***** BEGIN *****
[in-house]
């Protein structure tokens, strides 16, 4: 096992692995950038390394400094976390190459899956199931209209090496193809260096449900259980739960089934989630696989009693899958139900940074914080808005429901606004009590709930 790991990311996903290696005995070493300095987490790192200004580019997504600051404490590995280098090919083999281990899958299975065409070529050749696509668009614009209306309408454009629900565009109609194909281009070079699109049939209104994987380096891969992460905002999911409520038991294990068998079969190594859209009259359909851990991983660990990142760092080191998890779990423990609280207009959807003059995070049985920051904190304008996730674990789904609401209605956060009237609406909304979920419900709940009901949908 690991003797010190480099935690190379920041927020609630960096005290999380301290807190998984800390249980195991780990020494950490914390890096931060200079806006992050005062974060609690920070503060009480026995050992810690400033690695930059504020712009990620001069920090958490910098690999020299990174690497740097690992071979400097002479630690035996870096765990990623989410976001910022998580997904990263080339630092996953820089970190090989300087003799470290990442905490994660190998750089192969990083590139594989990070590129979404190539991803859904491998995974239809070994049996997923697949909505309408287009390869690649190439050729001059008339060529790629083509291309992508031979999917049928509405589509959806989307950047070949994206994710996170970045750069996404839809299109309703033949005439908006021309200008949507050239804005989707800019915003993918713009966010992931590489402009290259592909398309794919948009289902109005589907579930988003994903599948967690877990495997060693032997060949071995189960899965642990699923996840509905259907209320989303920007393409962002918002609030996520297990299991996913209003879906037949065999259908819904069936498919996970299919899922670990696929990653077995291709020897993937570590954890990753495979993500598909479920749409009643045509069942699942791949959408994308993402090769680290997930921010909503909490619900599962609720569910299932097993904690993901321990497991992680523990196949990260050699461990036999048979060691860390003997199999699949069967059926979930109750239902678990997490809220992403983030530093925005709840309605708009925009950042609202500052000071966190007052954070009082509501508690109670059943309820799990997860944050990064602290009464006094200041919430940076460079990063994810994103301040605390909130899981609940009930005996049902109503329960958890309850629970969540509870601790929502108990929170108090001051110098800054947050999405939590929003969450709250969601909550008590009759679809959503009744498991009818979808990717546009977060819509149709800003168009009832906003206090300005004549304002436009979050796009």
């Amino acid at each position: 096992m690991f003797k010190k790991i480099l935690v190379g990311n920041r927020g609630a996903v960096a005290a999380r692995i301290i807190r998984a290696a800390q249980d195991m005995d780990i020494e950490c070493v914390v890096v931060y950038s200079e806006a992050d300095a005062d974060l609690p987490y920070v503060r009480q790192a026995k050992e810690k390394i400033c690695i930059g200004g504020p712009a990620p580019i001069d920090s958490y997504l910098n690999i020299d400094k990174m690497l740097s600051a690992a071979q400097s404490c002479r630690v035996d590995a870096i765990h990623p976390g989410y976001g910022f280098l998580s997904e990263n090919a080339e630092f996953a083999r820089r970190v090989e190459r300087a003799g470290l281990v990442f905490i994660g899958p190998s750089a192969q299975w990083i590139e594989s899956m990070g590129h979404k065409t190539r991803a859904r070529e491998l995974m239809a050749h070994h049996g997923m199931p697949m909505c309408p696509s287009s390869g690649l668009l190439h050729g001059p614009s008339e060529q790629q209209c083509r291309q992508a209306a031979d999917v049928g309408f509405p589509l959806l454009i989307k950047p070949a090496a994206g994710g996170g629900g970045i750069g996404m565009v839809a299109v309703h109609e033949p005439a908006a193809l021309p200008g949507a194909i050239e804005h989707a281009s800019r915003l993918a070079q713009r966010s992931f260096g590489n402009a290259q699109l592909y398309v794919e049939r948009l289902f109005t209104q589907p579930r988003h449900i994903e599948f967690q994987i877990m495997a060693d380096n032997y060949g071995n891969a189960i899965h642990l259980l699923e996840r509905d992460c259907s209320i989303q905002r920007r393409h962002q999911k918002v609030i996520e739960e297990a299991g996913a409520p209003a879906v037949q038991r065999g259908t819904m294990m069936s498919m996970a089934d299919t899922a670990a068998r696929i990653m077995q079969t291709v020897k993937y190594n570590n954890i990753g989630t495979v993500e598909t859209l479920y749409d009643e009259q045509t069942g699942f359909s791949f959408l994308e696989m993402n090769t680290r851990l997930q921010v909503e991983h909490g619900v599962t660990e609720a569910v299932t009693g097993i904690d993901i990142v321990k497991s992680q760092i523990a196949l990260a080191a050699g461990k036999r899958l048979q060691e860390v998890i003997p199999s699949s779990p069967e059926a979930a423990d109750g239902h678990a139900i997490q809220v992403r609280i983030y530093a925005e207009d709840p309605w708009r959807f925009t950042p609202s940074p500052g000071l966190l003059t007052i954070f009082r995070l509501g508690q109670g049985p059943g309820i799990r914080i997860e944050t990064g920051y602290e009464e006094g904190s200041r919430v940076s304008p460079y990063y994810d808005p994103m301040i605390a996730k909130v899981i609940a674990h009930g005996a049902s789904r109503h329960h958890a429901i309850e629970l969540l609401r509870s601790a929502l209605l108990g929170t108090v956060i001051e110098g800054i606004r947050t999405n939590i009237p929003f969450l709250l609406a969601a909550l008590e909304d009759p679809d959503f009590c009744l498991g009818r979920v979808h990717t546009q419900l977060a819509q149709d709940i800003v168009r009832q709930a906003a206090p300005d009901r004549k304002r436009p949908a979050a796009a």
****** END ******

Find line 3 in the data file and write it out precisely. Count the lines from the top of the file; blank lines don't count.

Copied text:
């Amino acid at each position: 096992m690991f003797k010190k790991i480099l935690v190379g990311n920041r927020g609630a996903v960096a005290a999380r692995i301290i807190r998984a290696a800390q249980d195991m005995d780990i020494e950490c070493v914390v890096v931060y950038s200079e806006a992050d300095a005062d974060l609690p987490y920070v503060r009480q790192a026995k050992e810690k390394i400033c690695i930059g200004g504020p712009a990620p580019i001069d920090s958490y997504l910098n690999i020299d400094k990174m690497l740097s600051a690992a071979q400097s404490c002479r630690v035996d590995a870096i765990h990623p976390g989410y976001g910022f280098l998580s997904e990263n090919a080339e630092f996953a083999r820089r970190v090989e190459r300087a003799g470290l281990v990442f905490i994660g899958p190998s750089a192969q299975w990083i590139e594989s899956m990070g590129h979404k065409t190539r991803a859904r070529e491998l995974m239809a050749h070994h049996g997923m199931p697949m909505c309408p696509s287009s390869g690649l668009l190439h050729g001059p614009s008339e060529q790629q209209c083509r291309q992508a209306a031979d999917v049928g309408f509405p589509l959806l454009i989307k950047p070949a090496a994206g994710g996170g629900g970045i750069g996404m565009v839809a299109v309703h109609e033949p005439a908006a193809l021309p200008g949507a194909i050239e804005h989707a281009s800019r915003l993918a070079q713009r966010s992931f260096g590489n402009a290259q699109l592909y398309v794919e049939r948009l289902f109005t209104q589907p579930r988003h449900i994903e599948f967690q994987i877990m495997a060693d380096n032997y060949g071995n891969a189960i899965h642990l259980l699923e996840r509905d992460c259907s209320i989303q905002r920007r393409h962002q999911k918002v609030i996520e739960e297990a299991g996913a409520p209003a879906v037949q038991r065999g259908t819904m294990m069936s498919m996970a089934d299919t899922a670990a068998r696929i990653m077995q079969t291709v020897k993937y190594n570590n954890i990753g989630t495979v993500e598909t859209l479920y749409d009643e009259q045509t069942g699942f359909s791949f959408l994308e696989m993402n090769t680290r851990l997930q921010v909503e991983h909490g619900v599962t660990e609720a569910v299932t009693g097993i904690d993901i990142v321990k497991s992680q760092i523990a196949l990260a080191a050699g461990k036999r899958l048979q060691e860390v998890i003997p199999s699949s779990p069967e059926a979930a423990d109750g239902h678990a139900i997490q809220v992403r609280i983030y530093a925005e207009d709840p309605w708009r959807f925009t950042p609202s940074p500052g000071l966190l003059t007052i954070f009082r995070l509501g508690q109670g049985p059943g309820i799990r914080i997860e944050t990064g920051y602290e009464e006094g904190s200041r919430v940076s304008p460079y990063y994810d808005p994103m301040i605390a996730k909130v899981i609940a674990h009930g005996a049902s789904r109503h329960h958890a429901i309850e629970l969540l609401r509870s601790a929502l209605l108990g929170t108090v956060i001051e110098g800054i606004r947050t999405n939590i009237p929003f969450l709250l609406a969601a909550l008590e909304d009759p679809d959503f009590c009744l498991g009818r979920v979808h990717t546009q419900l977060a819509q149709d709940i800003v168009r009832q709930a906003a206090p300005d009901r004549k304002r436009p949908a979050a796009a």